Breaking Gets An Olympic Break: Can The IOC Make The Most Of The Opportunity? – The Crowdown
December 14, 2020
For December’s Crowdown, Tim Crow provides his insights and thoughts on the International Olympic Committee’s recent decision to make Breaking an Olympic sport and why it is crucial as the IOC looks to engage with young people.
The IOC announcement that it had ratified Paris 2024’s request to add breaking a.k.a. breakdancing to the Paris Olympic sports programme hit headlines worldwide and sparked a lot of commentary above and below the fold.
Some characterised breaking as an anachronism and questioned its potential to make the Games more appealing to the young, one of the IOC’s key strategic objectives.
Others cast it as part of a worldwide trend among owners and aggregators of secondary sports to streamline as well as modernise their offering.
“No disrespect to squash and its supporters, but if squash had been added to the Paris programme, the story would have been a footnote in the media.”
And many in the sports business world lamented that squash, after years of lobbying to join the Games, had once again been unsuccessful.
Let’s break those down, one by one.
No disrespect to squash and its supporters, but if squash had been added to the Paris programme, the story would have been a footnote in the media and a big fat ‘meh’ with most people – especially young people. And that matters if you’re in the game of trying to remain relevant, which the IOC very much is.
The IOC is also very much in the game of being less expensive, particularly for its most important customer, big cities, which is where the point about streamlining comes in. Once upon a time, pretty much the only point of Big Sport was to be Big – the Bigger the Better – and the Olympics sold itself as being The Biggest, which also meant being The Most Expensive. But this is now a Big Problem, because Big and Expensive are out, and Lean and Clean are in and here to stay. And breaking ticks both those boxes: no stadium required, just a space downtown – in this case, the Place de la Concorde.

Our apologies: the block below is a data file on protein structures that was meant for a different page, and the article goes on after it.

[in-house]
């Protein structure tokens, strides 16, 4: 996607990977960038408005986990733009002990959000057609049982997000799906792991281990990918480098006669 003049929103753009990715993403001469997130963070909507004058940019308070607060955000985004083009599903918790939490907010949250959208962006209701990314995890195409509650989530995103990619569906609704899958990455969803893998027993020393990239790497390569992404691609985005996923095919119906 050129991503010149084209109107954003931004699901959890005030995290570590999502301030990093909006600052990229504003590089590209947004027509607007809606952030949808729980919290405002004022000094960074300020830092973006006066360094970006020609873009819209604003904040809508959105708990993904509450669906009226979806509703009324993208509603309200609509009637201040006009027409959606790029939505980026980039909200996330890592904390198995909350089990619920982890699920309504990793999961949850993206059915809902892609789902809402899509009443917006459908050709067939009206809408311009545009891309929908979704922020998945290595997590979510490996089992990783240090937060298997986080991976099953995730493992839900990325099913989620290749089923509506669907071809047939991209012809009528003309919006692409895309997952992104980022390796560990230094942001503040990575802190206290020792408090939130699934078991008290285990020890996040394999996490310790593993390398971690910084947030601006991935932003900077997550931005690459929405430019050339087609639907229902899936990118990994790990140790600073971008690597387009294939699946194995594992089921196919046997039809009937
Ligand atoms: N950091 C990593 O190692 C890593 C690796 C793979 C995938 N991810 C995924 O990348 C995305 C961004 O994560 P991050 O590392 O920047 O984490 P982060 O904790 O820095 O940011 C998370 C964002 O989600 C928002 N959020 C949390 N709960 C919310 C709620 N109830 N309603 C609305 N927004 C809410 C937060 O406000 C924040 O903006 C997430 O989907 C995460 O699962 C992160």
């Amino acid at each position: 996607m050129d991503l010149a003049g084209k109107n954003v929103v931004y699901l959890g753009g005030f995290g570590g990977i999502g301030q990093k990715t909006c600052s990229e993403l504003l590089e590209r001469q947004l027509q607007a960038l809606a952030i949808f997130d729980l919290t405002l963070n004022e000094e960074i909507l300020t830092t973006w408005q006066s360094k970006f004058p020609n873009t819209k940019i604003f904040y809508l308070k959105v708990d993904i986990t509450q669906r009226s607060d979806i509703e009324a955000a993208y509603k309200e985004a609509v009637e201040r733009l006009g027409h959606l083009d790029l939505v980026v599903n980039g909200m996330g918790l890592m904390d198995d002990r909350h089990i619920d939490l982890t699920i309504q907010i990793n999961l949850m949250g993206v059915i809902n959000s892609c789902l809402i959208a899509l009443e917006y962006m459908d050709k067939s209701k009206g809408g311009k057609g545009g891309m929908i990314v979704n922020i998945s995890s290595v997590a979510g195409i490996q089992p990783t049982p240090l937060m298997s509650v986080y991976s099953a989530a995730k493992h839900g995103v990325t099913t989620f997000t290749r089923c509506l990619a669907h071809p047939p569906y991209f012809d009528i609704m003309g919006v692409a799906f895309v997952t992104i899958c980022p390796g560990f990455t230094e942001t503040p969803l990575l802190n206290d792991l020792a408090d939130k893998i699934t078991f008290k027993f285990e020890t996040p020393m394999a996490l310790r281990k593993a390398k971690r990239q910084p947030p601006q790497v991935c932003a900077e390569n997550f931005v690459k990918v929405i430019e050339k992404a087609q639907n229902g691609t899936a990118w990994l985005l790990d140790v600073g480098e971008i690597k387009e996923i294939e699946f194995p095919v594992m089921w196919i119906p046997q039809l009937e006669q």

But the most important point about breaking is that it’s anything but an anachronism. On the contrary, it’s an essential part of the DNA of hip hop – lest we forget, the world’s most popular art form, dominant among the urban young – and, largely out of sight of the mainstream media, it has experienced a massive renaissance since the turn of the century, not least in France, the second biggest hip hop culture in the world after the US.
“We’re also talking about a battle – for the Olympics and many other events and sports, an existential battle – to attract and retain young consumers.”
What that means is that, thanks to the Paris 2024 Organising Committee’s initiative, breaking has given the IOC a way to potentially make the Olympic Games relevant to the urban young worldwide in a way that they have never been before.
I stress potentially because it will not be easy. ‘If you build it, they will come’ won’t work. Skilled youth culture and music marketing will be required, and neither is natural territory for the IOC. We’re talking, remember, about an organisation which has never had a music strategy and whose anthem is a Greek hymn dating from 1896 which only the IOC knows or cares about.
We’re also talking about a battle – for the Olympics and many other events and sports, an existential battle – to attract and retain young consumers against the two most formidable competitors in its history: mobile devices and infinite rival content.
But by giving breaking its break in the Games, the IOC has given itself every chance, for two reasons.
“By using breaking to make music integral to its youth marketing, the IOC can hugely increase its engagement with the young and open up a major new revenue stream.”
One, music is the young’s number one passion. Always has been, always will be. Its emotional power is unrivalled. It is inherently global and viral. And thanks to streaming, it’s making big money again. By using breaking to make music integral to its youth marketing, the IOC can hugely increase its engagement with the young and open up a major new revenue stream.
Two, breaking will enable the IOC to bring the Games to the young rather than trying to bring the young to the Games. There is a difference, and it’s a big one.
Only time will tell if it works. But I suspect that in a few years’ time we’ll see LA 2028 wanting to repeat the trick, only that it will be esports making the headlines.